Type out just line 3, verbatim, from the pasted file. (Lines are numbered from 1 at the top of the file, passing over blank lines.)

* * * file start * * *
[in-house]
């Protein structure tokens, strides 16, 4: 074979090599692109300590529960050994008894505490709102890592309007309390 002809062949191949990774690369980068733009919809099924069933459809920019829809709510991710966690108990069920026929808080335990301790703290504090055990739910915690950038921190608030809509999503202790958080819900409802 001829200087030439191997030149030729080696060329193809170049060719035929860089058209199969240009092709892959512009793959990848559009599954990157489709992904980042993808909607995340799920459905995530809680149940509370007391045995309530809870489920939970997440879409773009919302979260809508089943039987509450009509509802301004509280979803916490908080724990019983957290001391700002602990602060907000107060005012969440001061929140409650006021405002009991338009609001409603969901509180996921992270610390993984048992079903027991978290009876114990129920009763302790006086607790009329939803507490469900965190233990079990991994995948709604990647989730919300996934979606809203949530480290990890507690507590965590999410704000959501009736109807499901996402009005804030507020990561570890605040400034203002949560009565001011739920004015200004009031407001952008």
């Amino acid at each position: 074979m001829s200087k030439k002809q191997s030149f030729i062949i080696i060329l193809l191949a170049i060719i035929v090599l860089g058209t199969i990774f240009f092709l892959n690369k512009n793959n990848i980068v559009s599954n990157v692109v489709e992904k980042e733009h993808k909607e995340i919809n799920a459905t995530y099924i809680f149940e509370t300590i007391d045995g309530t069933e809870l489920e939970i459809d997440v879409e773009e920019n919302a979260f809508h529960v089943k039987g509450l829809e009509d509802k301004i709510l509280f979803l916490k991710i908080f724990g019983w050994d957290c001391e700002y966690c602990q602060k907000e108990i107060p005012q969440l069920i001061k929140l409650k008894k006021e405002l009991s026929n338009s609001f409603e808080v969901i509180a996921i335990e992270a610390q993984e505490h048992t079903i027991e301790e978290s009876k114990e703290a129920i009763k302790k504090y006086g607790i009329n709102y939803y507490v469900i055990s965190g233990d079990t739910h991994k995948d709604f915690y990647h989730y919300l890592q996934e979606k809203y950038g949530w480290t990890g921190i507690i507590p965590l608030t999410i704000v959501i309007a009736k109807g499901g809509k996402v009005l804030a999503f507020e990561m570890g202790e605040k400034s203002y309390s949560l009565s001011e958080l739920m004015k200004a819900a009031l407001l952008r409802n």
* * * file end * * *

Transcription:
């Amino acid at each position: 074979m001829s200087k030439k002809q191997s030149f030729i062949i080696i060329l193809l191949a170049i060719i035929v090599l860089g058209t199969i990774f240009f092709l892959n690369k512009n793959n990848i980068v559009s599954n990157v692109v489709e992904k980042e733009h993808k909607e995340i919809n799920a459905t995530y099924i809680f149940e509370t300590i007391d045995g309530t069933e809870l489920e939970i459809d997440v879409e773009e920019n919302a979260f809508h529960v089943k039987g509450l829809e009509d509802k301004i709510l509280f979803l916490k991710i908080f724990g019983w050994d957290c001391e700002y966690c602990q602060k907000e108990i107060p005012q969440l069920i001061k929140l409650k008894k006021e405002l009991s026929n338009s609001f409603e808080v969901i509180a996921i335990e992270a610390q993984e505490h048992t079903i027991e301790e978290s009876k114990e703290a129920i009763k302790k504090y006086g607790i009329n709102y939803y507490v469900i055990s965190g233990d079990t739910h991994k995948d709604f915690y990647h989730y919300l890592q996934e979606k809203y950038g949530w480290t990890g921190i507690i507590p965590l608030t999410i704000v959501i309007a009736k109807g499901g809509k996402v009005l804030a999503f507020e990561m570890g202790e605040k400034s203002y309390s949560l009565s001011e958080l739920m004015k200004a819900a009031l407001l952008r409802n």